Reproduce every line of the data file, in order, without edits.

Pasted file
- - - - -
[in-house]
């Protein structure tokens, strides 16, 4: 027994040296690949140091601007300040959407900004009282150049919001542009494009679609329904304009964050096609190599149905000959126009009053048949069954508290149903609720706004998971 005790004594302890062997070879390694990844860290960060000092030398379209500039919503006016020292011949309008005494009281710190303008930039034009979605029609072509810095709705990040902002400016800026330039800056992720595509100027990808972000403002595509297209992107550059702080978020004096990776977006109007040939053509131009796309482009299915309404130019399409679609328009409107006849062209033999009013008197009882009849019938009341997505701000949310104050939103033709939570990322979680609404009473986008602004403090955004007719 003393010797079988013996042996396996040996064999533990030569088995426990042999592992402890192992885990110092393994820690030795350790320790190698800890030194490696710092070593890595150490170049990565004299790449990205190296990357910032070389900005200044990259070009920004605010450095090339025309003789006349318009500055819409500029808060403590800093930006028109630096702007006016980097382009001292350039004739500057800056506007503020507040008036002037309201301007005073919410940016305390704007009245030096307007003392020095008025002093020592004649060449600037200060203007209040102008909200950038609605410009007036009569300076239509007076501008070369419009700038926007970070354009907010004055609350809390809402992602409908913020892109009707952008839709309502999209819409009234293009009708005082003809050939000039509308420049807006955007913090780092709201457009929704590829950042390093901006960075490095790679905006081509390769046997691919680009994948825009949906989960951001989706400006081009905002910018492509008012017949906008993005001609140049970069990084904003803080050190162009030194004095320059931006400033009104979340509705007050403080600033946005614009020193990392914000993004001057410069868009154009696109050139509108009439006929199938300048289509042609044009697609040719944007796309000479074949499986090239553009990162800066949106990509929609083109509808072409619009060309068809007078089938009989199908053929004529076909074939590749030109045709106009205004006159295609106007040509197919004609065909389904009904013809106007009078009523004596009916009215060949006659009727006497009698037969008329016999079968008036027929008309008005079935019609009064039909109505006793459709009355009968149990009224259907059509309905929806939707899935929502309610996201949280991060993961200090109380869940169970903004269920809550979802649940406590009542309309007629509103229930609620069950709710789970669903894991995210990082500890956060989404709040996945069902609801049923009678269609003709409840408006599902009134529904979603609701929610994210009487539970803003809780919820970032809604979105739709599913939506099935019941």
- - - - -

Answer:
[in-house]
């Protein structure tokens, strides 16, 4: 027994040296690949140091601007300040959407900004009282150049919001542009494009679609329904304009964050096609190599149905000959126009009053048949069954508290149903609720706004998971 005790004594302890062997070879390694990844860290960060000092030398379209500039919503006016020292011949309008005494009281710190303008930039034009979605029609072509810095709705990040902002400016800026330039800056992720595509100027990808972000403002595509297209992107550059702080978020004096990776977006109007040939053509131009796309482009299915309404130019399409679609328009409107006849062209033999009013008197009882009849019938009341997505701000949310104050939103033709939570990322979680609404009473986008602004403090955004007719 003393010797079988013996042996396996040996064999533990030569088995426990042999592992402890192992885990110092393994820690030795350790320790190698800890030194490696710092070593890595150490170049990565004299790449990205190296990357910032070389900005200044990259070009920004605010450095090339025309003789006349318009500055819409500029808060403590800093930006028109630096702007006016980097382009001292350039004739500057800056506007503020507040008036002037309201301007005073919410940016305390704007009245030096307007003392020095008025002093020592004649060449600037200060203007209040102008909200950038609605410009007036009569300076239509007076501008070369419009700038926007970070354009907010004055609350809390809402992602409908913020892109009707952008839709309502999209819409009234293009009708005082003809050939000039509308420049807006955007913090780092709201457009929704590829950042390093901006960075490095790679905006081509390769046997691919680009994948825009949906989960951001989706400006081009905002910018492509008012017949906008993005001609140049970069990084904003803080050190162009030194004095320059931006400033009104979340509705007050403080600033946005614009020193990392914000993004001057410069868009154009696109050139509108009439006929199938300048289509042609044009697609040719944007796309000479074949499986090239553009990162800066949106990509929609083109509808072409619009060309068809007078089938009989199908053929004529076909074939590749030109045709106009205004006159295609106007040509197919004609065909389904009904013809106007009078009523004596009916009215060949006659009727006497009698037969008329016999079968008036027929008309008005079935019609009064039909109505006793459709009355009968149990009224259907059509309905929806939707899935929502309610996201949280991060993961200090109380869940169970903004269920809550979802649940406590009542309309007629509103229930609620069950709710789970669903894991995210990082500890956060989404709040996945069902609801049923009678269609003709409840408006599902009134529904979603609701929610994210009487539970803003809780919820970032809604979105739709599913939506099935019941």